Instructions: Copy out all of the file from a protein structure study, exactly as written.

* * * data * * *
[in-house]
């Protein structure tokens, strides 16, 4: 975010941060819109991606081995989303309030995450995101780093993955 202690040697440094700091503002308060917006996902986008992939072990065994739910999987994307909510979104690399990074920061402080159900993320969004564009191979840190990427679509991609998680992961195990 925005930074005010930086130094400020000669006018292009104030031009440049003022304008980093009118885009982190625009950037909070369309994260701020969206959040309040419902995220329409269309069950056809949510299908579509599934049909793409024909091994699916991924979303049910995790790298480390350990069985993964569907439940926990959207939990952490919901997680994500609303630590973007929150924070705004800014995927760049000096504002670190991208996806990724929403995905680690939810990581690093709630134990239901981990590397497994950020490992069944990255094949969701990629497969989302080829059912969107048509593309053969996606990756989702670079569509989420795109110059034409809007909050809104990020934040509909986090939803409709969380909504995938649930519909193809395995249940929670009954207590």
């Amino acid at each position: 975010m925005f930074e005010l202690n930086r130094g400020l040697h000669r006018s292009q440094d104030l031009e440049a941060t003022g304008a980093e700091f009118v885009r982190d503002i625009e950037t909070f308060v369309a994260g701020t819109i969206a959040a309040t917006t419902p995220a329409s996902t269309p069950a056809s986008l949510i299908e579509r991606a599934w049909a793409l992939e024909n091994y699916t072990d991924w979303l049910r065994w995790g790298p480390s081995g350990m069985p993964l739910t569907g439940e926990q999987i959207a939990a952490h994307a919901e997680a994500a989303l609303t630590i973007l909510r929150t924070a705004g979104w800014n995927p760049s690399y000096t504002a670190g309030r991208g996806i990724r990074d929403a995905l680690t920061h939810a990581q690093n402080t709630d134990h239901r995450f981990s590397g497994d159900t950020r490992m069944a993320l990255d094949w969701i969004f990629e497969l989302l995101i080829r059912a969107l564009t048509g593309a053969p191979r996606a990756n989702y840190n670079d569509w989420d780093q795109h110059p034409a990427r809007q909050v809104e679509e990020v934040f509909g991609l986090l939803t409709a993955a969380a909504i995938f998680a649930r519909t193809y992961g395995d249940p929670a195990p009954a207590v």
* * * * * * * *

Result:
[in-house]
């Protein structure tokens, strides 16, 4: 975010941060819109991606081995989303309030995450995101780093993955 202690040697440094700091503002308060917006996902986008992939072990065994739910999987994307909510979104690399990074920061402080159900993320969004564009191979840190990427679509991609998680992961195990 925005930074005010930086130094400020000669006018292009104030031009440049003022304008980093009118885009982190625009950037909070369309994260701020969206959040309040419902995220329409269309069950056809949510299908579509599934049909793409024909091994699916991924979303049910995790790298480390350990069985993964569907439940926990959207939990952490919901997680994500609303630590973007929150924070705004800014995927760049000096504002670190991208996806990724929403995905680690939810990581690093709630134990239901981990590397497994950020490992069944990255094949969701990629497969989302080829059912969107048509593309053969996606990756989702670079569509989420795109110059034409809007909050809104990020934040509909986090939803409709969380909504995938649930519909193809395995249940929670009954207590």
């Amino acid at each position: 975010m925005f930074e005010l202690n930086r130094g400020l040697h000669r006018s292009q440094d104030l031009e440049a941060t003022g304008a980093e700091f009118v885009r982190d503002i625009e950037t909070f308060v369309a994260g701020t819109i969206a959040a309040t917006t419902p995220a329409s996902t269309p069950a056809s986008l949510i299908e579509r991606a599934w049909a793409l992939e024909n091994y699916t072990d991924w979303l049910r065994w995790g790298p480390s081995g350990m069985p993964l739910t569907g439940e926990q999987i959207a939990a952490h994307a919901e997680a994500a989303l609303t630590i973007l909510r929150t924070a705004g979104w800014n995927p760049s690399y000096t504002a670190g309030r991208g996806i990724r990074d929403a995905l680690t920061h939810a990581q690093n402080t709630d134990h239901r995450f981990s590397g497994d159900t950020r490992m069944a993320l990255d094949w969701i969004f990629e497969l989302l995101i080829r059912a969107l564009t048509g593309a053969p191979r996606a990756n989702y840190n670079d569509w989420d780093q795109h110059p034409a990427r809007q909050v809104e679509e990020v934040f509909g991609l986090l939803t409709a993955a969380a909504i995938f998680a649930r519909t193809y992961g395995d249940p929670a195990p009954a207590v």